Oracle to unwrap 9i portal enhancements

Next week at its AppsWorld show in San Diego, Oracle Corp. plans to announce the availability of new portal features in its Oracle 9i Application Server designed to simplify portlet creation for business users.

Portlets are a programming model used to deliver pieces of content or applications into an enterprise portal framework.

The new enhancements, dubbed OmniPortlet and Web Clipping, aim to shift portal development away from enterprise IT departments to non-technical business users, according to John Magee, vice-president of marketing for Oracle9i Application Server. The end result is increased user productivity and lowered development costs, he said.

“What we are delivering changes the way portlets are built. Up until now, [to create a portlet] you usually call in programmers to build an application that accesses a database or content,” he said.

“OmniPortlet lets end-users directly access different sources of information including Web services, databases, [and] spreadsheets, and publish the information behind those sources directly to portal itself,” Magee said.

The OmniPortlet function is Web services-aware smart-client technology that lets users point directly at a Web services data source, according to Magee.

“The key is you are not jumping out to a different tool, not calling the programmers, you are just in the browser as a business end-user accessing different data sources directly and publishing,” he said.

Oracle also added a Web Clipping feature, designed to allow users to easily grab content and functionality from internal Web sites and present them as portlets. Specifically, Web Clipping addresses challenges associated with integrating content fragments from disparate sources such as a portion of a Web page, graphics, or reports, according to Oracle officials in Redwood Shores, Calif.

Refining and simplifying portlet creation capabilities is currently a common development theme among portal vendors, particularly the large infrastructure players such as IBM, BEA, Oracle, and Sybase, according to Nate Root, an analyst at Forrester Research, in Cambridge, Mass.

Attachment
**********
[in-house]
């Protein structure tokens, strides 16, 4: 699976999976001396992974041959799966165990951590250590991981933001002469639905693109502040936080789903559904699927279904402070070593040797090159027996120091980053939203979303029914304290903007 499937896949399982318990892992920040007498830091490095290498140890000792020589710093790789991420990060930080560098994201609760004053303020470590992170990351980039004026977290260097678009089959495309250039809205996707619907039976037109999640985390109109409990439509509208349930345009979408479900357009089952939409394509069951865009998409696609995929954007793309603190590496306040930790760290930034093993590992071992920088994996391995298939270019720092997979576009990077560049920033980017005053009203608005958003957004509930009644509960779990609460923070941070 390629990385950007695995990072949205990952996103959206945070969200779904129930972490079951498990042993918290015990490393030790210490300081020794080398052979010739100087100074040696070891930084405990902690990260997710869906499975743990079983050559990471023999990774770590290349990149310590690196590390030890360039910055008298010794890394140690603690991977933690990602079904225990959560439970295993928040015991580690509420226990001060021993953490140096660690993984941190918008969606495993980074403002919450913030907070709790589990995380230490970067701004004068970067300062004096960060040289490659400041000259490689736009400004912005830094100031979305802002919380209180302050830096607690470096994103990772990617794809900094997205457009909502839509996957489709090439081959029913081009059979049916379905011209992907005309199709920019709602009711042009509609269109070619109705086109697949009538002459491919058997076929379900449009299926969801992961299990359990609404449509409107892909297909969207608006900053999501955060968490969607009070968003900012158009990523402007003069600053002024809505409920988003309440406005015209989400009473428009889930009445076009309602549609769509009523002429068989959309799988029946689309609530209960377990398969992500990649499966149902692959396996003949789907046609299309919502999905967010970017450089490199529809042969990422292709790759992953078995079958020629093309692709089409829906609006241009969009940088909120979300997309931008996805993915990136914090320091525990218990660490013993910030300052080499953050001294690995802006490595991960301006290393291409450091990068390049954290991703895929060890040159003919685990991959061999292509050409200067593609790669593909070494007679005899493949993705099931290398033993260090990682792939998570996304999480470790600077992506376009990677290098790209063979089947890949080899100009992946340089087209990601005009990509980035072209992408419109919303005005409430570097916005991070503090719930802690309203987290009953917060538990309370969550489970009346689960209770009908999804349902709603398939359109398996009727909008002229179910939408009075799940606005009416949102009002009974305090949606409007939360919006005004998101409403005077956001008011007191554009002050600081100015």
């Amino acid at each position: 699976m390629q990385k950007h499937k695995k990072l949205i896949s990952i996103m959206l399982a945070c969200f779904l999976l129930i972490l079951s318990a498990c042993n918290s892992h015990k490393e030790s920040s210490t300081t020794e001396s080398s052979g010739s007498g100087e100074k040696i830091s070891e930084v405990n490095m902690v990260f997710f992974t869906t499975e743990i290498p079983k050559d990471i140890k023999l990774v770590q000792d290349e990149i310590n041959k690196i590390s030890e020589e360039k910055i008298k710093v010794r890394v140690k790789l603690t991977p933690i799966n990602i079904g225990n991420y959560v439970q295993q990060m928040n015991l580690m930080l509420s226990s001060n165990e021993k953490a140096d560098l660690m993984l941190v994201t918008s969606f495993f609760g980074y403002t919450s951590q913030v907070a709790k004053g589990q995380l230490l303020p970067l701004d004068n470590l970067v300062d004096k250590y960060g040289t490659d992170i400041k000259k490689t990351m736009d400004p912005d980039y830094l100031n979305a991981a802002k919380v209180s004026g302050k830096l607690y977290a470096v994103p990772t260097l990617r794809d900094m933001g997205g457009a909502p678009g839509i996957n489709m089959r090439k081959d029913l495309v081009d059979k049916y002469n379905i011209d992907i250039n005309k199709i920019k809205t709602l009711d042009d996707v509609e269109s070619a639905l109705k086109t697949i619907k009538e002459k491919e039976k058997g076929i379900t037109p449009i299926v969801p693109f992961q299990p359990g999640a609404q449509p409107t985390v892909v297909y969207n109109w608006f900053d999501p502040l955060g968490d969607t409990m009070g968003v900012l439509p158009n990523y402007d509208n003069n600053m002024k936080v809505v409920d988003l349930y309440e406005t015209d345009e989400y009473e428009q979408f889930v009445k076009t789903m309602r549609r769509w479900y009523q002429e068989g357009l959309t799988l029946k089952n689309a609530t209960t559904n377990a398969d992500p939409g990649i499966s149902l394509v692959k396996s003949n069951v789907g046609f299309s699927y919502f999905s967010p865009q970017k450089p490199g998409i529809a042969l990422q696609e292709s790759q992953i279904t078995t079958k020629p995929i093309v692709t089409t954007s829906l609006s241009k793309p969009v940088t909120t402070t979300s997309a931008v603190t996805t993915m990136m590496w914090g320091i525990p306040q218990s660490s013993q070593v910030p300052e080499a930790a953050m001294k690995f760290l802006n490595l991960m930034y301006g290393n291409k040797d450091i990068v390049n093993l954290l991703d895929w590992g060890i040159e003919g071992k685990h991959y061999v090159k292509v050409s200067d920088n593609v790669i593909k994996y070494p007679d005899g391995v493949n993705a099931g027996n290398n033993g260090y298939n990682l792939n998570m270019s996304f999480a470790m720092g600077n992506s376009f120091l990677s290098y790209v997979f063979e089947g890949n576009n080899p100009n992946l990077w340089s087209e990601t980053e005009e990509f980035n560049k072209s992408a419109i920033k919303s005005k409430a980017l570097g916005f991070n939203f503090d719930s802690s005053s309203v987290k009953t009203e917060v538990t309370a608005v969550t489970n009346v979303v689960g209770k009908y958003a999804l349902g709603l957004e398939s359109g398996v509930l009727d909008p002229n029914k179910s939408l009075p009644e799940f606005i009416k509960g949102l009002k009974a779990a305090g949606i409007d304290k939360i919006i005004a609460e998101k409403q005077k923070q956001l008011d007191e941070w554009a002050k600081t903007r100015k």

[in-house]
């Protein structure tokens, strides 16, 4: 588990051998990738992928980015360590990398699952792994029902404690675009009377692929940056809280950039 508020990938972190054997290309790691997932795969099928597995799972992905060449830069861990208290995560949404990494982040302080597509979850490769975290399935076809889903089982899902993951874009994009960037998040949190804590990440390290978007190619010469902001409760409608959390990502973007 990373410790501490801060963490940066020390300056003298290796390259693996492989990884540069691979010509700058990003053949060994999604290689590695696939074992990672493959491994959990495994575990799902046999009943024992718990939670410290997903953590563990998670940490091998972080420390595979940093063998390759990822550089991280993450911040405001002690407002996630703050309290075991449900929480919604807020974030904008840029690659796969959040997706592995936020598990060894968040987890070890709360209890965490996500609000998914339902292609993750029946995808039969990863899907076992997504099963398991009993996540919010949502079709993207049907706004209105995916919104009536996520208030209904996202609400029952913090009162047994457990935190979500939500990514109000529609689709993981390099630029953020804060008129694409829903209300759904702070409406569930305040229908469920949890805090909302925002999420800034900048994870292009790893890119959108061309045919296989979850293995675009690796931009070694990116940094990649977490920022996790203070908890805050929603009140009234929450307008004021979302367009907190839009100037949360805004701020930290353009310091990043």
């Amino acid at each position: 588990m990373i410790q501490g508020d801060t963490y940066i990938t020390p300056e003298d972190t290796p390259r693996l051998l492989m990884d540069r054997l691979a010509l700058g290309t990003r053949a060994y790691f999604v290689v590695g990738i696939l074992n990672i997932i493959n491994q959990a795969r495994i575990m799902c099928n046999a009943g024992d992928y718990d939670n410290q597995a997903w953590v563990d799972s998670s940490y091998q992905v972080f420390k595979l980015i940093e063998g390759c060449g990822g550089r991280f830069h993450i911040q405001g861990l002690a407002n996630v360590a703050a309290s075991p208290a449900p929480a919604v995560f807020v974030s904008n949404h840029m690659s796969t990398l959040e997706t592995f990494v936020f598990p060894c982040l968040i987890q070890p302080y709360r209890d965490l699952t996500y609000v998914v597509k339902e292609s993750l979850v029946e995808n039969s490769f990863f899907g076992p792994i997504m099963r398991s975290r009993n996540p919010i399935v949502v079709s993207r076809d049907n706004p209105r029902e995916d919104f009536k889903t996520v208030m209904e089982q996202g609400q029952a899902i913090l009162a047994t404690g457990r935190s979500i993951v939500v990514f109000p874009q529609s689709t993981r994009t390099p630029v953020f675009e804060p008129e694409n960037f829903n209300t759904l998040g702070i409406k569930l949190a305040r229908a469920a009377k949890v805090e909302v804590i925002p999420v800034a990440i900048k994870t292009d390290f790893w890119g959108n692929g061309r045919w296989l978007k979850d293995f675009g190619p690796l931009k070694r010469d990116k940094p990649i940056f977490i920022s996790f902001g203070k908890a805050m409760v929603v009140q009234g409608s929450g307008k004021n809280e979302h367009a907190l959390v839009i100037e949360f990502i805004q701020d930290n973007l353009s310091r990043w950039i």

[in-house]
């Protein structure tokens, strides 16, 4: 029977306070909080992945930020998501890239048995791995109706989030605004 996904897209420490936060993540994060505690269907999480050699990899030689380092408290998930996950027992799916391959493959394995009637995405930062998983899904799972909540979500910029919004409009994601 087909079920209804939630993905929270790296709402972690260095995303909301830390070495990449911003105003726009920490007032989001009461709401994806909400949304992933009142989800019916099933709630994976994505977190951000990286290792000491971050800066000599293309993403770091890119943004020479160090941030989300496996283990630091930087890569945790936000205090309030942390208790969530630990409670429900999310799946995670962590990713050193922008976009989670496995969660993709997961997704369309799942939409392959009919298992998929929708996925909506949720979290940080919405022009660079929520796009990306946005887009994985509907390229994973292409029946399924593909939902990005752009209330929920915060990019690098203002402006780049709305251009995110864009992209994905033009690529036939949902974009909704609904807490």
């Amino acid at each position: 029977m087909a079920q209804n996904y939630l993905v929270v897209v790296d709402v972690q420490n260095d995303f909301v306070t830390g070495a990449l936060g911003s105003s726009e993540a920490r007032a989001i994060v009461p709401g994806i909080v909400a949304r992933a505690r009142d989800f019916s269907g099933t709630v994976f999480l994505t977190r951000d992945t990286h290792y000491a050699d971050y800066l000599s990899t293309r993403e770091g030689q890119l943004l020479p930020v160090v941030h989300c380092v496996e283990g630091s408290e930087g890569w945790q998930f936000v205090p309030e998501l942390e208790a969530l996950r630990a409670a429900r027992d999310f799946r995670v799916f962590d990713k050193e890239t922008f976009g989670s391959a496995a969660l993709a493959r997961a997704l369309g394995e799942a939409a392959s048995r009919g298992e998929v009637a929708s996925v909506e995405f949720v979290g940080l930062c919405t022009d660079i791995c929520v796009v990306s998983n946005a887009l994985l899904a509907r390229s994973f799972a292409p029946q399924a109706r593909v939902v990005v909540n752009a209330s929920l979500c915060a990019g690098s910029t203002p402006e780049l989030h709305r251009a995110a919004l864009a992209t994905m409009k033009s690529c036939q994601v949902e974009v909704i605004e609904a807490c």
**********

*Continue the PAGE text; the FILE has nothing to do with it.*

For example, IBM has introduced wizards into its WebSphere portlet development engine that are geared toward allowing users with less technical skill to build portlets, while Sybase acquired end-user-focused portlet-building technology from OnePage.

“In general, all the portal vendors are flirting with this idea of letting business users develop some of the portlets,” Root said.

Although business-user-focused portlet development has emerged as a new ground of competition among the infrastructure players, enterprises do not yet see huge benefits from the capability, according to Root.

“In the real world, I see customers still doing portlet development as very much a function of IT. IT does not want typical business users making their own portlets, even if it is through the simplest wizard in the world. There are simply much better ways for business users to spend their time,” he said.

The new OmniPortlet and Web Clipping features are included in the Oracle9i Application Server Portal Developer Kit, available now for free download. The features also will ship as part of Oracle9i Application Server Release 2, Version 9.0.4, which is due in the first half of this year.

Also targeting simplified portlet development, Sun Microsystems and Internet application provider Altio next week plan to announce a bundling agreement that will deliver Altio’s XML and Java-based development environment on the Sun ONE Portal Server.

The AltioLive Portlet Edition provides visual tools for speeding the construction of portlets. Combining AltioLive and Sun ONE Portal will let users combine data or services from different systems into coordinated processes, while shielding the users from back-end complexity, according to Altio officials in Boston.